Nutritional therapists base their careers around the adage “you are what you eat”. Because they aren’t doctors, they can’t claim to cure diseases – instead, they try to help alleviate health problems and promote wellbeing through nutritional means.
Nutritional therapists assess, through one-on-one consultations, questionnaires and laboratory tests, their clients’ dietary and health problems. Using these assessment methods, they work out which nutritional factors are affecting their health and address them through dietary plans and nutritional guidance.
It’s a complementary therapy, designed to help out with health problems which are difficult to treat. They might work with patients with digestive disorders, bowel disorders, skin problems, depression, fatigue and auto-immune diseases.
Unlike dietitians, nutritional therapy consultants can’t currently work for the NHS, so the majority are self-employed. Nutritional therapists usually run their own “practices”, so they’ll have managerial, marketing and administrative duties as well.
Salary & benefits
Starting salaries for nutritional therapists might be around £15,000, rising with experience and business growth. Most nutritional therapists are self-employed and might charge between £40 and £120 for consultations.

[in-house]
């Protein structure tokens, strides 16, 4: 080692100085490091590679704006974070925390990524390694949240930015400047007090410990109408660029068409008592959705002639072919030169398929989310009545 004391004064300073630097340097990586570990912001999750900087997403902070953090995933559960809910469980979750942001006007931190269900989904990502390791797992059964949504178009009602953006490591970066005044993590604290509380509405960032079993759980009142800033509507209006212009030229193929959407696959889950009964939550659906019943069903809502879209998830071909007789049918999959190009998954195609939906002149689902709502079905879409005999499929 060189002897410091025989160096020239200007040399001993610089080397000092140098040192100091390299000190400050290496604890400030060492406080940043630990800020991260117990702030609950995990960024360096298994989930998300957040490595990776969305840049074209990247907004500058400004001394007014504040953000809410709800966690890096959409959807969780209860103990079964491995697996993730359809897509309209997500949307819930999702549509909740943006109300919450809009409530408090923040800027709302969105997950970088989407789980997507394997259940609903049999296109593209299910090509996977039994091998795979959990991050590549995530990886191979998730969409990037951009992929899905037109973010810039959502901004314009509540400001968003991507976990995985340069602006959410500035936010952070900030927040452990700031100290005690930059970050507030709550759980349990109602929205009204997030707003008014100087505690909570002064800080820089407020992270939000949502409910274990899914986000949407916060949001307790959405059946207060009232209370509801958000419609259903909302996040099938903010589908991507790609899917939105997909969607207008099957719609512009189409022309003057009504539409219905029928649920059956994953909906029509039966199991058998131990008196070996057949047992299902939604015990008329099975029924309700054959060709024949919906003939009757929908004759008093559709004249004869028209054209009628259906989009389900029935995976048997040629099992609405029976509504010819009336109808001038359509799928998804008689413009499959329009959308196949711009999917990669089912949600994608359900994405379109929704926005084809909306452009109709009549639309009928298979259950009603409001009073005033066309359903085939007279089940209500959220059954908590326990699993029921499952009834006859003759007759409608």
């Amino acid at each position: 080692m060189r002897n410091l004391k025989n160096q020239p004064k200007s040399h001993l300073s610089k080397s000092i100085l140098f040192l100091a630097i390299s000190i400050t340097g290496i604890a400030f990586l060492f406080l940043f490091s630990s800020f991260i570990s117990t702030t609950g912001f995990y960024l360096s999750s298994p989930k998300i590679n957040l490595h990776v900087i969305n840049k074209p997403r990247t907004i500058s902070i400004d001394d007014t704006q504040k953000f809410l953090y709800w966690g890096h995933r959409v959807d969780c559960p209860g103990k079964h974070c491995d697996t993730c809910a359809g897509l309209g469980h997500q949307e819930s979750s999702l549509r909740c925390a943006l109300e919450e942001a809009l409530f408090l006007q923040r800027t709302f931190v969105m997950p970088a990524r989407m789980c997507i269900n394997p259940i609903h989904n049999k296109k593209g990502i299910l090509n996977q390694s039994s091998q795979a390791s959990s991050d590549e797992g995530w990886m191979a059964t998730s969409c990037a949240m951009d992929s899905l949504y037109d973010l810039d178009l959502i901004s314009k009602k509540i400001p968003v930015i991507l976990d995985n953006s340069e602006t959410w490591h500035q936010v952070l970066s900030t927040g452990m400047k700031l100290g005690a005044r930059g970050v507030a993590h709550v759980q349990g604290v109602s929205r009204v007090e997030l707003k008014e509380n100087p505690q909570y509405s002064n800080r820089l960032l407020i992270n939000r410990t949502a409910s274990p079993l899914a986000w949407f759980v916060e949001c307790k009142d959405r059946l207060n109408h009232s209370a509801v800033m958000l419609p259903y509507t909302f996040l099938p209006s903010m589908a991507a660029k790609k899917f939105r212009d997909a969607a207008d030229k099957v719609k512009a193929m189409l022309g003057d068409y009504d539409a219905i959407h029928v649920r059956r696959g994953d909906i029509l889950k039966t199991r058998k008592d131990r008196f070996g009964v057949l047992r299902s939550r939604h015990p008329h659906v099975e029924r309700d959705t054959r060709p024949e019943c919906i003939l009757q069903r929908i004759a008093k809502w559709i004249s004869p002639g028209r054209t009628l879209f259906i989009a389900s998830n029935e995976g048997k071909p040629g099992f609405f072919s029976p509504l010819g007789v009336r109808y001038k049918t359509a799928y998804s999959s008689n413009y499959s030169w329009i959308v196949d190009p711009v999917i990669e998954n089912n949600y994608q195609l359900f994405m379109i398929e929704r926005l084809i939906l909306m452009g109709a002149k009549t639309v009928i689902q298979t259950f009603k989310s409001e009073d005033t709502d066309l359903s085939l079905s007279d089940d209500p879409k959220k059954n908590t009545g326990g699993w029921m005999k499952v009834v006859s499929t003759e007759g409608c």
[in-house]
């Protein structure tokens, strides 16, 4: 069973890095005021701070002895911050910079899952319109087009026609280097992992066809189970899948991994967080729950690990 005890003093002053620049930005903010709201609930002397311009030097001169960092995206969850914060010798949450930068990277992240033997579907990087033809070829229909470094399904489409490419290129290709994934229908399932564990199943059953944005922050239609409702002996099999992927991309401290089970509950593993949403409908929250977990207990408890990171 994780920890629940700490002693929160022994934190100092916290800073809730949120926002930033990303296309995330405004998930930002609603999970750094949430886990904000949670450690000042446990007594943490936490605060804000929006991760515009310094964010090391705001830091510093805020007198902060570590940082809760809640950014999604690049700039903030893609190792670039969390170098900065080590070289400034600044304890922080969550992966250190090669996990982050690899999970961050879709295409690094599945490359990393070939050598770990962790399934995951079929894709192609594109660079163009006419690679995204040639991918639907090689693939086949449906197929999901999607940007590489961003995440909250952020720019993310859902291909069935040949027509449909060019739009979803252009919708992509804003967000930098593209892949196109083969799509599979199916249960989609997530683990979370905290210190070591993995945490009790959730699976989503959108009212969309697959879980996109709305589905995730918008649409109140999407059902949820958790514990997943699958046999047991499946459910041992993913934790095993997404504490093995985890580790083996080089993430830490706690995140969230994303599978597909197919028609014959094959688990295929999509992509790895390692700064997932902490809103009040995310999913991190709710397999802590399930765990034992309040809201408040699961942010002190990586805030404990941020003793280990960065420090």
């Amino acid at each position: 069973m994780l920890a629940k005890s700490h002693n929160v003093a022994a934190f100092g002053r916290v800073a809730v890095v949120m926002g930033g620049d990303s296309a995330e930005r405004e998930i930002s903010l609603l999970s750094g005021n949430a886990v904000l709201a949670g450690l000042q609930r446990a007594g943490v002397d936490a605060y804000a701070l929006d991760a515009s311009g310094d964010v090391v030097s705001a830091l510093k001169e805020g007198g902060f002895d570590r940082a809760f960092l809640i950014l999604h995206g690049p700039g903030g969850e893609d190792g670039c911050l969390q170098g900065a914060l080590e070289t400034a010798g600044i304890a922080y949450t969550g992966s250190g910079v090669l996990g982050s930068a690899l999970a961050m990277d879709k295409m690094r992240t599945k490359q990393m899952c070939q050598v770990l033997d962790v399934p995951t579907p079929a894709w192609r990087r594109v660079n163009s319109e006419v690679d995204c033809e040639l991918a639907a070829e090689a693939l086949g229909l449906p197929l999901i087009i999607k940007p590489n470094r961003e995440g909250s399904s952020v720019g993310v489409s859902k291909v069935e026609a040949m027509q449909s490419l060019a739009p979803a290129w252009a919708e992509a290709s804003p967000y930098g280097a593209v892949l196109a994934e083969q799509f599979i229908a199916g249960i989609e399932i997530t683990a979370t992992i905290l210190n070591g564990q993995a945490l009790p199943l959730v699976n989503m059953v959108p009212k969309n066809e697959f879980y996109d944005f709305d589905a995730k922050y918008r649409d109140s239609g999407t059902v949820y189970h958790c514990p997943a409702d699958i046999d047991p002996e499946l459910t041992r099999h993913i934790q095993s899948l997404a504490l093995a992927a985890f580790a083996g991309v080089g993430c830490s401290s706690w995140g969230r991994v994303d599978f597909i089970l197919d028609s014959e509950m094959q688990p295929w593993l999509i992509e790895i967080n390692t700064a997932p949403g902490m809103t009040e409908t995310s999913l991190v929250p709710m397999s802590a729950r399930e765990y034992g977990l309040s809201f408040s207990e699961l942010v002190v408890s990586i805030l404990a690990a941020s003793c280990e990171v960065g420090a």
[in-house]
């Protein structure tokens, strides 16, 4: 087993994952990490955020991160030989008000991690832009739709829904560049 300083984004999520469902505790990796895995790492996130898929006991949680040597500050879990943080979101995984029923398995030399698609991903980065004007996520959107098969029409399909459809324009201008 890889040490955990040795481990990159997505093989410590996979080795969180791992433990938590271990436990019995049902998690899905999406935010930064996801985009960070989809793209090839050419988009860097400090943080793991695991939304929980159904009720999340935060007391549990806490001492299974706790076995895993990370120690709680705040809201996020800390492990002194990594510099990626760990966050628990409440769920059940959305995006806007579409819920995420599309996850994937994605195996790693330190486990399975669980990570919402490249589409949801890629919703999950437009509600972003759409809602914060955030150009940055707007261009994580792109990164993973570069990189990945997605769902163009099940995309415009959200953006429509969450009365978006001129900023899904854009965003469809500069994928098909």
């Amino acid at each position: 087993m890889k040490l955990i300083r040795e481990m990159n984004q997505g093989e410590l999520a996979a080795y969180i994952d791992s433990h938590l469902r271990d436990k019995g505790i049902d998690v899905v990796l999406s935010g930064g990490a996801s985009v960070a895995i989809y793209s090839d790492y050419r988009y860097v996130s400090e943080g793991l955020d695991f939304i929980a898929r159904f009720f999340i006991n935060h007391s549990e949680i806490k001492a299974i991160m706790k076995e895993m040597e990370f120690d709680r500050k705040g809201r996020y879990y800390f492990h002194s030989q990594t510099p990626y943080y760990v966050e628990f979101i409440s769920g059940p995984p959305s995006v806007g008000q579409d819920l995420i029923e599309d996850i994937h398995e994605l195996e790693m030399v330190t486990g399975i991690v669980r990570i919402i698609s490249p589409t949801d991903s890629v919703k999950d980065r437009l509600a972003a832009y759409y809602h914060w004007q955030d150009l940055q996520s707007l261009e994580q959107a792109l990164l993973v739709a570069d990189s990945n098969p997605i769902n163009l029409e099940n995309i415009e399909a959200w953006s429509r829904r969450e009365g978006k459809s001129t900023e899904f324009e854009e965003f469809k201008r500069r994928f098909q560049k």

Salaries will largely depend on the nutritional therapist’s reputation, experience, and how well they market themselves. Nutritional therapists will be constantly looking for new clients as their earnings depend on the number of appointments they get.
You don’t need to have a degree to become a nutritional therapist, but nutritional therapists should enrol on clinical courses offering training in nutritional therapy accredited by the Nutritional Therapy Council (NTC), or join a relevant professional body, such as the Association of Naturopathic Practitioners
Candidates for courses should have studied science to at least an A-Level standard.
Nutritional therapists will need motivation to build their own business and have strong business, marketing and administration skills. They should also have great interpersonal and communication skills as they’ll be working with clients in a one-on-one environment.
Training & progression
Unlike healthcare professions, nutritional therapists don’t have to be registered with a regulator. However, the Complementary and Natural Healthcare Council (CNHC) does have a register of qualified nutritional therapists that individuals may wish to join.
There are other professional bodies, such as the British Association of Applied Nutrition and Therapy, with whom therapists may want to take out membership with, but this is by no means obligatory.